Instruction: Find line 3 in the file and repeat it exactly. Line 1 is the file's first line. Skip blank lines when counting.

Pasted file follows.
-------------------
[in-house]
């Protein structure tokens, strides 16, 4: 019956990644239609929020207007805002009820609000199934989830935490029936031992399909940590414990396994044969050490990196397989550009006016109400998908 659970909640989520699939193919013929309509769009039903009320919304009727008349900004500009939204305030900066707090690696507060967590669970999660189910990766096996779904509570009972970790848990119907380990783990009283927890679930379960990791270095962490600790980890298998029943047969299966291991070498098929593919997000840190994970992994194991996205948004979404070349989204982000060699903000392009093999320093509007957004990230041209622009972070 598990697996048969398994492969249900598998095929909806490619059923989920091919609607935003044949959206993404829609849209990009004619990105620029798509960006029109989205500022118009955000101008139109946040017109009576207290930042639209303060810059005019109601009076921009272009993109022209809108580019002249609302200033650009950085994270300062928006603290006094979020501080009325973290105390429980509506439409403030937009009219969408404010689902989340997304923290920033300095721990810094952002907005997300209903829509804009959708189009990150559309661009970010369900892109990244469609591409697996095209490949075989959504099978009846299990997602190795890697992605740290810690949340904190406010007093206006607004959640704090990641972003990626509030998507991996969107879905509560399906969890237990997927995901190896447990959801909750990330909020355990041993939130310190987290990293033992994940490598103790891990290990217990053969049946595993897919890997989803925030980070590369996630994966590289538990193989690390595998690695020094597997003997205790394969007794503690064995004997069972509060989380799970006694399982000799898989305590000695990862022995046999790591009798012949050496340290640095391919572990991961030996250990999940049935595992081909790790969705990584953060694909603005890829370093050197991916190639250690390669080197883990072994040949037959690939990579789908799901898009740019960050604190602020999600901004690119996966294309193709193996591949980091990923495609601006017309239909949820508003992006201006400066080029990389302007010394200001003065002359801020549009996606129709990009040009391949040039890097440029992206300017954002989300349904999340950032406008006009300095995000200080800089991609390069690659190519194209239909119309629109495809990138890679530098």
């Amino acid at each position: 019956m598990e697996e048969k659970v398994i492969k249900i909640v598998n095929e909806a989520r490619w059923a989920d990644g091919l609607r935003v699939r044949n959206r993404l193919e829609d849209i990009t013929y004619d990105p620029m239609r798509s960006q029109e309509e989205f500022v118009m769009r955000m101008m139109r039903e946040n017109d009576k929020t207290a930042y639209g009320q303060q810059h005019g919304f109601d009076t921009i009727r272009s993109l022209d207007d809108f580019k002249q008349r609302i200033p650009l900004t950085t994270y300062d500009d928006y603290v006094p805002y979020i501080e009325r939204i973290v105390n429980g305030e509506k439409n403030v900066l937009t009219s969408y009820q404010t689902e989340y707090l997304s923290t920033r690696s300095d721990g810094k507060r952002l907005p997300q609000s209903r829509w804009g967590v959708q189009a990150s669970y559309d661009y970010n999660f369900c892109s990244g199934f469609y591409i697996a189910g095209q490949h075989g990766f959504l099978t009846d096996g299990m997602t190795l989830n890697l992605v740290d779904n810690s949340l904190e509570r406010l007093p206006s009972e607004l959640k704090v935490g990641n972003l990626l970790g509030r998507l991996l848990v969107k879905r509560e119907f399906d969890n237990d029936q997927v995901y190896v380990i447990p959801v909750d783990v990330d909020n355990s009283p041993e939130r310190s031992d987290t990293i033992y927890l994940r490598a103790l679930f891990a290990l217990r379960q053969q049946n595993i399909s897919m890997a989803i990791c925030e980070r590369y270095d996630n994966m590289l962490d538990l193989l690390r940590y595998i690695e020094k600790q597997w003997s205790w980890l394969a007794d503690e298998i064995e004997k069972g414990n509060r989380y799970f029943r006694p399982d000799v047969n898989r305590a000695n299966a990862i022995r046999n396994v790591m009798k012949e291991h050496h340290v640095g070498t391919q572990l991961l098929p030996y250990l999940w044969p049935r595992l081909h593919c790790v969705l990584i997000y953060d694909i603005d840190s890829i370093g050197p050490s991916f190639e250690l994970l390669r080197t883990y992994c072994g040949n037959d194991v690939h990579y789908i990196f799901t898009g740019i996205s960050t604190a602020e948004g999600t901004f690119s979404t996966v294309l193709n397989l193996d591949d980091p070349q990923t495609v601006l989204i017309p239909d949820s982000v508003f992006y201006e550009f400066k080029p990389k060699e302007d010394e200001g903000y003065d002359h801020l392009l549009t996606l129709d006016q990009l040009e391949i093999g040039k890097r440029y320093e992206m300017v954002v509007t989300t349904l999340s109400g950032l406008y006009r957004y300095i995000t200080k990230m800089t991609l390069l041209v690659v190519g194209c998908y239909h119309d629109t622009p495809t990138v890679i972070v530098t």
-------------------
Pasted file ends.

């Amino acid at each position: 019956m598990e697996e048969k659970v398994i492969k249900i909640v598998n095929e909806a989520r490619w059923a989920d990644g091919l609607r935003v699939r044949n959206r993404l193919e829609d849209i990009t013929y004619d990105p620029m239609r798509s960006q029109e309509e989205f500022v118009m769009r955000m101008m139109r039903e946040n017109d009576k929020t207290a930042y639209g009320q303060q810059h005019g919304f109601d009076t921009i009727r272009s993109l022209d207007d809108f580019k002249q008349r609302i200033p650009l900004t950085t994270y300062d500009d928006y603290v006094p805002y979020i501080e009325r939204i973290v105390n429980g305030e509506k439409n403030v900066l937009t009219s969408y009820q404010t689902e989340y707090l997304s923290t920033r690696s300095d721990g810094k507060r952002l907005p997300q609000s209903r829509w804009g967590v959708q189009a990150s669970y559309d661009y970010n999660f369900c892109s990244g199934f469609y591409i697996a189910g095209q490949h075989g990766f959504l099978t009846d096996g299990m997602t190795l989830n890697l992605v740290d779904n810690s949340l904190e509570r406010l007093p206006s009972e607004l959640k704090v935490g990641n972003l990626l970790g509030r998507l991996l848990v969107k879905r509560e119907f399906d969890n237990d029936q997927v995901y190896v380990i447990p959801v909750d783990v990330d909020n355990s009283p041993e939130r310190s031992d987290t990293i033992y927890l994940r490598a103790l679930f891990a290990l217990r379960q053969q049946n595993i399909s897919m890997a989803i990791c925030e980070r590369y270095d996630n994966m590289l962490d538990l193989l690390r940590y595998i690695e020094k600790q597997w003997s205790w980890l394969a007794d503690e298998i064995e004997k069972g414990n509060r989380y799970f029943r006694p399982d000799v047969n898989r305590a000695n299966a990862i022995r046999n396994v790591m009798k012949e291991h050496h340290v640095g070498t391919q572990l991961l098929p030996y250990l999940w044969p049935r595992l081909h593919c790790v969705l990584i997000y953060d694909i603005d840190s890829i370093g050197p050490s991916f190639e250690l994970l390669r080197t883990y992994c072994g040949n037959d194991v690939h990579y789908i990196f799901t898009g740019i996205s960050t604190a602020e948004g999600t901004f690119s979404t996966v294309l193709n397989l193996d591949d980091p070349q990923t495609v601006l989204i017309p239909d949820s982000v508003f992006y201006e550009f400066k080029p990389k060699e302007d010394e200001g903000y003065d002359h801020l392009l549009t996606l129709d006016q990009l040009e391949i093999g040039k890097r440029y320093e992206m300017v954002v509007t989300t349904l999340s109400g950032l406008y006009r957004y300095i995000t200080k990230m800089t991609l390069l041209v690659v190519g194209c998908y239909h119309d629109t622009p495809t990138v890679i972070v530098t």